Structuralism and Semiotics

Structuralism
Structuralism is a way of thinking about the world which is predominantly concerned with the perceptions and description of structures. At its simplest, structuralism claims that the nature of every element in any given situation has no significance by itself, and in fact is determined by all the other elements involved in that situation. The full significance of any entity cannot be perceived unless and until it is integrated into the structure of which it forms a part (Hawkes, p. 11). Structuralists believe that all human activity is constructed, not natural or “essential.” Consequently, it is the systems of organization that are important (what we do is always a matter of selection within a given construct). By this formulation, “any activity, from the actions of a narrative to not eating one’s peas with a knife, takes place within a system of differences and has meaning only in its relation to other possible activities within that system, not to some meaning that emanates from nature or the divine” (Childers & Hentzi, p. 286.). Major figures include Claude Lévi-Strauss (LAY-vee-strows), A. J. Greimas (GREE-mahs), Jonathan Culler, Roland Barthes (bart), Ferdinand de Saussure (soh-SURR or soh-ZHOR), Roman Jakobson (YAH-keb-sen), Vladimir Propp, and Terence Hawkes.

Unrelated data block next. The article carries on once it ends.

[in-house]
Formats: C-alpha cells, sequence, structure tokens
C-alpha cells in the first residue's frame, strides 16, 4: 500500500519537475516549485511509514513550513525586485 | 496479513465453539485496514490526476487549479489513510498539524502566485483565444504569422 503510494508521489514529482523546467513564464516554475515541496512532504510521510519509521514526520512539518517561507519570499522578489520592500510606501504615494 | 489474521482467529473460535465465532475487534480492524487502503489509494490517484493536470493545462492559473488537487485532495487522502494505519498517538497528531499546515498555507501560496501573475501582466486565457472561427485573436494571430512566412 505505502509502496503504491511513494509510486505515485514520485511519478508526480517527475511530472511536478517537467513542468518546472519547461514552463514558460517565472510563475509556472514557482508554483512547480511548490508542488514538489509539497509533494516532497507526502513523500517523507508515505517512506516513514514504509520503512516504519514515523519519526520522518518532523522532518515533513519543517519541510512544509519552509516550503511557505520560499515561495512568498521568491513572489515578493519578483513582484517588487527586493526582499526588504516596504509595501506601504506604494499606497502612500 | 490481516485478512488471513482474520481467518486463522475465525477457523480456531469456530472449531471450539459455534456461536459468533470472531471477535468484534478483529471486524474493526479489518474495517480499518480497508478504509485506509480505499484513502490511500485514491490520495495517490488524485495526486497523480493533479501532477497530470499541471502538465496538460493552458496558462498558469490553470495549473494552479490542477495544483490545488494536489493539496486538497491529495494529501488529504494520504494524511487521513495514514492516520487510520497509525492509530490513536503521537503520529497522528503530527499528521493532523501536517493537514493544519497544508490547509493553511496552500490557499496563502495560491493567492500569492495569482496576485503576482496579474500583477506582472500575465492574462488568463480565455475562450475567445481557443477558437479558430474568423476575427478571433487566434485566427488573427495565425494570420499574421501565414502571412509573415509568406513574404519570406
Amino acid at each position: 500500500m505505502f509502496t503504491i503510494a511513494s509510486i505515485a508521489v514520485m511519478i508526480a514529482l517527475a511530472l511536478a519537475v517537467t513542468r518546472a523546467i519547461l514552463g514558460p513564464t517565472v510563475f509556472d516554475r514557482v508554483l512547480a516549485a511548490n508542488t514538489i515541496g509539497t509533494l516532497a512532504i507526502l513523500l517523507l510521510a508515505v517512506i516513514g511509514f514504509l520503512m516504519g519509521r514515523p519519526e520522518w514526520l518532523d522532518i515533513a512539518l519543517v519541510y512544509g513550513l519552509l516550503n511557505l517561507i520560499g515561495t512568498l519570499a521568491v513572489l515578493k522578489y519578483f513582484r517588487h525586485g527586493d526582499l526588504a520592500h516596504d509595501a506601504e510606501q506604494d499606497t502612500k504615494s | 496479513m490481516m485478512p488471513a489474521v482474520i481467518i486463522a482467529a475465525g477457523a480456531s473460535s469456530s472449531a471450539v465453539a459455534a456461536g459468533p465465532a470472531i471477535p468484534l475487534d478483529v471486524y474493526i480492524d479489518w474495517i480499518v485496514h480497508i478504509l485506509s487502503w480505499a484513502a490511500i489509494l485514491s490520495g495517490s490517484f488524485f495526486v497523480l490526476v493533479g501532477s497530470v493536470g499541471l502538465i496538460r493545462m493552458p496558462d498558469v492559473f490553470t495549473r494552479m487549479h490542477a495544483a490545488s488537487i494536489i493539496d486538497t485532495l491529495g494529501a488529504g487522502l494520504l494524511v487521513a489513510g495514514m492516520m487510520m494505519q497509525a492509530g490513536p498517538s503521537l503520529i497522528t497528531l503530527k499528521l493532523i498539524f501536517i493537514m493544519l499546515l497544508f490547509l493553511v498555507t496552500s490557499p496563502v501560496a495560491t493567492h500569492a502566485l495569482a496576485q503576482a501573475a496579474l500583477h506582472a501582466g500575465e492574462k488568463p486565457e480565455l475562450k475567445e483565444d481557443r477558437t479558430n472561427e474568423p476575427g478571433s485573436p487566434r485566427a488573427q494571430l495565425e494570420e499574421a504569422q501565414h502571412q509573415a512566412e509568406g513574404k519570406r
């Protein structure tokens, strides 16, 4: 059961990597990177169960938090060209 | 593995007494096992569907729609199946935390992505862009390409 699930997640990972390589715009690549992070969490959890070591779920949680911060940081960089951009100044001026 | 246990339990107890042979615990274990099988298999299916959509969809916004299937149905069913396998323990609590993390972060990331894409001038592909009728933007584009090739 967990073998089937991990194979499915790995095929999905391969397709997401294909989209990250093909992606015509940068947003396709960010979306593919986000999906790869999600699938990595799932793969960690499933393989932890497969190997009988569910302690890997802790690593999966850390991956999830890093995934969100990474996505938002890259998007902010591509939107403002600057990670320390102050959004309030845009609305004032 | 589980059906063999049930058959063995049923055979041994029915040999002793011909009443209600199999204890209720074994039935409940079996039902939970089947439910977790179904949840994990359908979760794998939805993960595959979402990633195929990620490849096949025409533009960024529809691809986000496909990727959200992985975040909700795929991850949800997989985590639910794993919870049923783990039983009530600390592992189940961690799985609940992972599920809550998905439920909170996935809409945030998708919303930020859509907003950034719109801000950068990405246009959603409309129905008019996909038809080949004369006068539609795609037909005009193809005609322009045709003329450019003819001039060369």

Semiology
Semiotics, simply put, is the science of signs. Semiology proposes that a great diversity of our human action and productions–our bodily postures and gestures, the the social rituals we perform, the clothes we wear, the meals we serve, the buildings we inhabit–all convey “shared” meanings to members of a particular culture, and so can be analyzed as signs which function in diverse kinds of signifying systems. Linguistics (the study of verbal signs and structures) is only one branch of semiotics but supplies the basic methods and terms which are used in the study of all other social sign systems (Abrams, p. 170). Major figures include Charles Peirce, Ferdinand de Saussure, Michel Foucault (fou-KOH), Umberto Eco, Gérard Genette, and Roland Barthes (bart).

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Roisun Kubangcalingcing

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